Mission Statement

The Tactical Decision Making Research Group is a group of international researchers located in the Department of Psychological Sciences of the University of Liverpool, UK. The group is headed by Professor Jon Cole and contains both pre- and post-doctoral researchers from multiple countries. Our researchers primarily have a practitioner background and therefore have real world experience of their research areas.

We conduct research in five main areas: (i) the psychology of armed confrontations, (ii) preventing violent extremism and radicalisation, (iii) terrorist decision making, (iv) crisis negotiation, and (v) Social Media Intelligence (SOCMINT).

We study the psychology of armed confrontations through the simulated armed confrontation rather than the analysis of real incidents. The main platforms are the use of simulators and live role plays (using training weapons and associated technologies). We have also gathered data from live fire training scenarios. Through experimentation we have identified the main problems with gathering data in these scenarios and developed solutions. In addition we have conducted cognitive task analyses of police officers who have been involved in incidents involving armed confrontations.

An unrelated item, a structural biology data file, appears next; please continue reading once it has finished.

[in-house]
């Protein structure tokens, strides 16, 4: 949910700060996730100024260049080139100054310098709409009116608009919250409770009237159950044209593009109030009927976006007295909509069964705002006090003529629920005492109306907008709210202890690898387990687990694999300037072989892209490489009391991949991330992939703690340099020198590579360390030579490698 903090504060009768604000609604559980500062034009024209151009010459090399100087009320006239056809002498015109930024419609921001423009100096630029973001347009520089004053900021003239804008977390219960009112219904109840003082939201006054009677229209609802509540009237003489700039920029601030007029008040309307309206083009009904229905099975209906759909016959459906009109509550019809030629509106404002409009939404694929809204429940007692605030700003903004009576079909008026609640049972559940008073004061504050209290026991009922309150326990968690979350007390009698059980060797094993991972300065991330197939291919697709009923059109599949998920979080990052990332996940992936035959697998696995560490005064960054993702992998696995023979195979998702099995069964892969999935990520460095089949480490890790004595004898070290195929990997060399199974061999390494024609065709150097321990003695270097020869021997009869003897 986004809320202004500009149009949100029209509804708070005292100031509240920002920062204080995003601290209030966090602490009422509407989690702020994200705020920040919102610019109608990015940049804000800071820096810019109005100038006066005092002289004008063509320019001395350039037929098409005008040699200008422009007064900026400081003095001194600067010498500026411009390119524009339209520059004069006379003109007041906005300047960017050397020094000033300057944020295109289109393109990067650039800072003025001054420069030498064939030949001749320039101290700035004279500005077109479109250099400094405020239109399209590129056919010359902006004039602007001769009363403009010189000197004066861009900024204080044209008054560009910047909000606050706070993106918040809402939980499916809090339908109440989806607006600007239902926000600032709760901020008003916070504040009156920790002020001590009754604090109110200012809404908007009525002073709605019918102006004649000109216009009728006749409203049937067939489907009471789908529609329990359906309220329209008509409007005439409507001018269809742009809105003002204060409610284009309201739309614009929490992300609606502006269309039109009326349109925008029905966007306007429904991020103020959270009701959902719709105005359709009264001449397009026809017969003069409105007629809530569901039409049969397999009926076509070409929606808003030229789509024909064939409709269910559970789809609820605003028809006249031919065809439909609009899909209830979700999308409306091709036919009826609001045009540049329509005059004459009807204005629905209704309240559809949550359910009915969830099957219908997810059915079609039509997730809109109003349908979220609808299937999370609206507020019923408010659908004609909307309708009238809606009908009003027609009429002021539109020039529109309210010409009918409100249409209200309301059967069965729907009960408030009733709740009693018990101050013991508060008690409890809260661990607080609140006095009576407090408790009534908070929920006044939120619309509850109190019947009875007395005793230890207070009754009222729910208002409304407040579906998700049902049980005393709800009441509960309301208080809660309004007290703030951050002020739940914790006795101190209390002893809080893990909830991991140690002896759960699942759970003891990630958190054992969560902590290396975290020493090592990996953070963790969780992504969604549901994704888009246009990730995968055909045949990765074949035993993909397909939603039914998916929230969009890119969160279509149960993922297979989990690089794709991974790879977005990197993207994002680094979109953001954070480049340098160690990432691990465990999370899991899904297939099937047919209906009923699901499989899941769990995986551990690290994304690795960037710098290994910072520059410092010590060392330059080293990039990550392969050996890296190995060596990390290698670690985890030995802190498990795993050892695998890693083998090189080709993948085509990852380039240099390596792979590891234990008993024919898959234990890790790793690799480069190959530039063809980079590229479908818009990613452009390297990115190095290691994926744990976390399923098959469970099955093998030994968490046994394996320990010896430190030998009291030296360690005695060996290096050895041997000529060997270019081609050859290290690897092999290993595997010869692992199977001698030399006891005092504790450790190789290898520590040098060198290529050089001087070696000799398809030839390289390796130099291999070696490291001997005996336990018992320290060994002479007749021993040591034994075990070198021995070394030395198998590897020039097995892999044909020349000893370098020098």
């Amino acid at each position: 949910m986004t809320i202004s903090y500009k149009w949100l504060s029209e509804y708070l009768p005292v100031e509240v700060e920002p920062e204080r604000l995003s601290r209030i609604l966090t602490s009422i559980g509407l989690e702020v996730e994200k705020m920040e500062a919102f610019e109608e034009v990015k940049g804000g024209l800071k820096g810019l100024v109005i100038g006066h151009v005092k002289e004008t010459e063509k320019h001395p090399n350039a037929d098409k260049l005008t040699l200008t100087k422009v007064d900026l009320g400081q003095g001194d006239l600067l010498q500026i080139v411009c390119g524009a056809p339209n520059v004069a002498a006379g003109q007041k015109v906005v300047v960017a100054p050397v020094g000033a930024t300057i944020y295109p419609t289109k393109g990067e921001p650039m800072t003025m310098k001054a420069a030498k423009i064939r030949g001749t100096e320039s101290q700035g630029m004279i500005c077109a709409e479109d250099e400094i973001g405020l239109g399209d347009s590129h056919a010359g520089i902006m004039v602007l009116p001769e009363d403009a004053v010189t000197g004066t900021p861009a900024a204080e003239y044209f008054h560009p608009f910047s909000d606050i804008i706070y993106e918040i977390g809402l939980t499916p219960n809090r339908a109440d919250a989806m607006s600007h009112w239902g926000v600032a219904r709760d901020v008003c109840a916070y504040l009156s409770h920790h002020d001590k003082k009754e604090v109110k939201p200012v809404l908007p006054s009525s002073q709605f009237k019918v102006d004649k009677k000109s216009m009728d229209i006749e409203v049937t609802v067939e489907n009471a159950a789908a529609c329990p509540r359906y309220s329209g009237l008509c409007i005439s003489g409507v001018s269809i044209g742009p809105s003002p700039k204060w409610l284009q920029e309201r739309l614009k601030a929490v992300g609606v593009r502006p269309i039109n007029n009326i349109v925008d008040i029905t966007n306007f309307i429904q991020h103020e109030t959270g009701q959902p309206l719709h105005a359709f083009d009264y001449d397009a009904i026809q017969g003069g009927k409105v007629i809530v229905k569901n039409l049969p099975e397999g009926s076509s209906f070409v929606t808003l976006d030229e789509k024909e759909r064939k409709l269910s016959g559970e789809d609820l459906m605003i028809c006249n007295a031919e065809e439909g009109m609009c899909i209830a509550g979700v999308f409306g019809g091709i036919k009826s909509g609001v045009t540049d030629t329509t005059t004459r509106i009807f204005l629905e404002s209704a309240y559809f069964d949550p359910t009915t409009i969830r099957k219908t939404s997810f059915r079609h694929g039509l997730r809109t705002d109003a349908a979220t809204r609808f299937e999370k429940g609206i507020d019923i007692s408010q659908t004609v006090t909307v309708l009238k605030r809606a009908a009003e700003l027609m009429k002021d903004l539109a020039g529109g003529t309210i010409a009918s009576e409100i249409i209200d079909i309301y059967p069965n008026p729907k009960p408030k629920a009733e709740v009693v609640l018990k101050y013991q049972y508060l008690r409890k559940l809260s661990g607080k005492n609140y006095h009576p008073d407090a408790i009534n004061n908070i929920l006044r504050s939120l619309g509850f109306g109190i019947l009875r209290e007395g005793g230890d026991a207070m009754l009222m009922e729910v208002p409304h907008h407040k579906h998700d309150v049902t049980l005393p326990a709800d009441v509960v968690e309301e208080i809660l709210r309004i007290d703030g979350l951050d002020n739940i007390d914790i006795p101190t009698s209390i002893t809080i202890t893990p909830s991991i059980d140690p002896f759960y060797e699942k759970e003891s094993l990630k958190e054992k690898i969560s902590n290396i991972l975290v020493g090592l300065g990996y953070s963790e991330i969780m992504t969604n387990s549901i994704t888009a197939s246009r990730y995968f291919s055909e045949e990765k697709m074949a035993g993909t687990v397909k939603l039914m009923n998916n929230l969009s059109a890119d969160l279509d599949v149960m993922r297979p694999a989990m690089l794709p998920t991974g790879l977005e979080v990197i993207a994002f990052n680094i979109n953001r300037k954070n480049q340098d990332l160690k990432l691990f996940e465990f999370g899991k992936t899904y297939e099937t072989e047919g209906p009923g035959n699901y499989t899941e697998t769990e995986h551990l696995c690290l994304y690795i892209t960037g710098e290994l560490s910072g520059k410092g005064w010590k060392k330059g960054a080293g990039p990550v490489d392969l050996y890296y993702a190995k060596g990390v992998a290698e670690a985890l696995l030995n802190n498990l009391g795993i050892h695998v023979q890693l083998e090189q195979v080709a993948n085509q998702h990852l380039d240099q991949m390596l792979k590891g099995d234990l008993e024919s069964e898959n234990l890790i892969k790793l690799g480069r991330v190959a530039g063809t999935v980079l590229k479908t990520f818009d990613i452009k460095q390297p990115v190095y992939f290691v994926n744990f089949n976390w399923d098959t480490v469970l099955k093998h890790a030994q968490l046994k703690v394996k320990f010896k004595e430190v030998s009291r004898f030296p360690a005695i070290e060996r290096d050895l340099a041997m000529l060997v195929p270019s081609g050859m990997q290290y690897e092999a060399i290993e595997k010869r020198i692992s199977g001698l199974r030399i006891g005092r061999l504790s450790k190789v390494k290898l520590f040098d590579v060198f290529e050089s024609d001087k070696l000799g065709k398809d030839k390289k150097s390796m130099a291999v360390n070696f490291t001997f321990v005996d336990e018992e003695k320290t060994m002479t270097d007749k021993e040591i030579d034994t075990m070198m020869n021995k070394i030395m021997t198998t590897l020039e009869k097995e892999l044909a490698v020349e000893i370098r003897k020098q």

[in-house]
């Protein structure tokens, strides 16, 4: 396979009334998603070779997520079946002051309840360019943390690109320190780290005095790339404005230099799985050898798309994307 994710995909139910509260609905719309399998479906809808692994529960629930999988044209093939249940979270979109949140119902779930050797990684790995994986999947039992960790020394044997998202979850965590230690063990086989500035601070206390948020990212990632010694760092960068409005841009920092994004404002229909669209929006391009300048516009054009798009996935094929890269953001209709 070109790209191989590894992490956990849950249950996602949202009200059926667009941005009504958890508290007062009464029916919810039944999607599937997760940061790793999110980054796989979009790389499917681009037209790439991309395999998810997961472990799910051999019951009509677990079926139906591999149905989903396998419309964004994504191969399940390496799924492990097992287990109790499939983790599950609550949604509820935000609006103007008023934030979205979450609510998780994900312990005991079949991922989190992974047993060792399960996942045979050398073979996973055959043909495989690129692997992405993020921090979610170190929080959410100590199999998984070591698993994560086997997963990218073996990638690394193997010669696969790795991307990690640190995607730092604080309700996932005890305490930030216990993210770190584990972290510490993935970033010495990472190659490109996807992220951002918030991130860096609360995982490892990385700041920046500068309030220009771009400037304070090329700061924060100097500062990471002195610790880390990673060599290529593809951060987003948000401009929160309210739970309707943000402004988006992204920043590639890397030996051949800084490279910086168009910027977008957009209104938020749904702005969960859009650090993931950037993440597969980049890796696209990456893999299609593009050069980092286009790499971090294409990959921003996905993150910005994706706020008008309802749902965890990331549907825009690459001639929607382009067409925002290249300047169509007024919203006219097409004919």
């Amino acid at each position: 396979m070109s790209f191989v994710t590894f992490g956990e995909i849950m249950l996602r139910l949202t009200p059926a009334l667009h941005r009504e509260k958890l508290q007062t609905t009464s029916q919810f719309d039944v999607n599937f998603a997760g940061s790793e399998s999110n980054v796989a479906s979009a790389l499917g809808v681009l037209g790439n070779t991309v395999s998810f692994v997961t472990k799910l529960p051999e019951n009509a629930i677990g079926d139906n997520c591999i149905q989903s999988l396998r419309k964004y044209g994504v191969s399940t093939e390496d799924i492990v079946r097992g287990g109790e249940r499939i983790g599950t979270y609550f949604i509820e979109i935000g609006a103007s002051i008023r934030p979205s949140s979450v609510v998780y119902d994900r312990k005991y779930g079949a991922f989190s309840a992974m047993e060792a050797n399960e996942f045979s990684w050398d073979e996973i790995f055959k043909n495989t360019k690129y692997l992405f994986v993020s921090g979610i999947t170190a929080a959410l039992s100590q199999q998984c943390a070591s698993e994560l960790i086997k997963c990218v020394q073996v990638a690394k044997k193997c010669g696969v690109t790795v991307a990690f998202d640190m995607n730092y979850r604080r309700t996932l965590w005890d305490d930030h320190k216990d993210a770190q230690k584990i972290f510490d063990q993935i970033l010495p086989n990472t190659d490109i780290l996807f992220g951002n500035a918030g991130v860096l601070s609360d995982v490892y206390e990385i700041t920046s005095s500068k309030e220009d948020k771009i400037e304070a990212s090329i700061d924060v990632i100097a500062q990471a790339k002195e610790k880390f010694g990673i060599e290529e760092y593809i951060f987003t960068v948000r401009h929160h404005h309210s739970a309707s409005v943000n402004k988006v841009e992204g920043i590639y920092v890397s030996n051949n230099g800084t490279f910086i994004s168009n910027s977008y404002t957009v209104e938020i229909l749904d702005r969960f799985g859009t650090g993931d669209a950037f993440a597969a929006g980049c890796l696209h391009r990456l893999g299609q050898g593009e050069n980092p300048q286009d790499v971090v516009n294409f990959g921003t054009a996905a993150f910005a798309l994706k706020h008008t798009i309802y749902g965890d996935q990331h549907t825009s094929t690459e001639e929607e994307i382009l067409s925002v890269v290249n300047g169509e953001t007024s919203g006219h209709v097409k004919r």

We study the screening of individuals vulnerable to recruitment into violent extremism through the use of a structured professional judgment tool, the IVP guidance. The IVP guidance was developed for the Office of Security and Counter Terrorism in 2008/9. Since then we have been testing it with multiple international stakeholders. This research has screened thousands of individuals affiliated to violent extremist organisations and played a role in the removal of over 50 terrorist social media pages and websites. In addition we are developing programme evaluation frameworks for preventing and counter violent extremism interventions.

We study terrorist decision making through the analysis of Open Source Intelligence (OSINT). In particular we focus on the use of CBRN weapons.

We study the psychology of crisis negotiation through analysing training scenarios rather than live incidents. In addition we have conducted cognitive task analyses of crisis negotiators who have been involved in crisis negotiations.

We study how to collect and analyse SOCMINT from numerous social media platforms. These techniques are being applied to researching armed actors in conflict zones, however this work is confidential.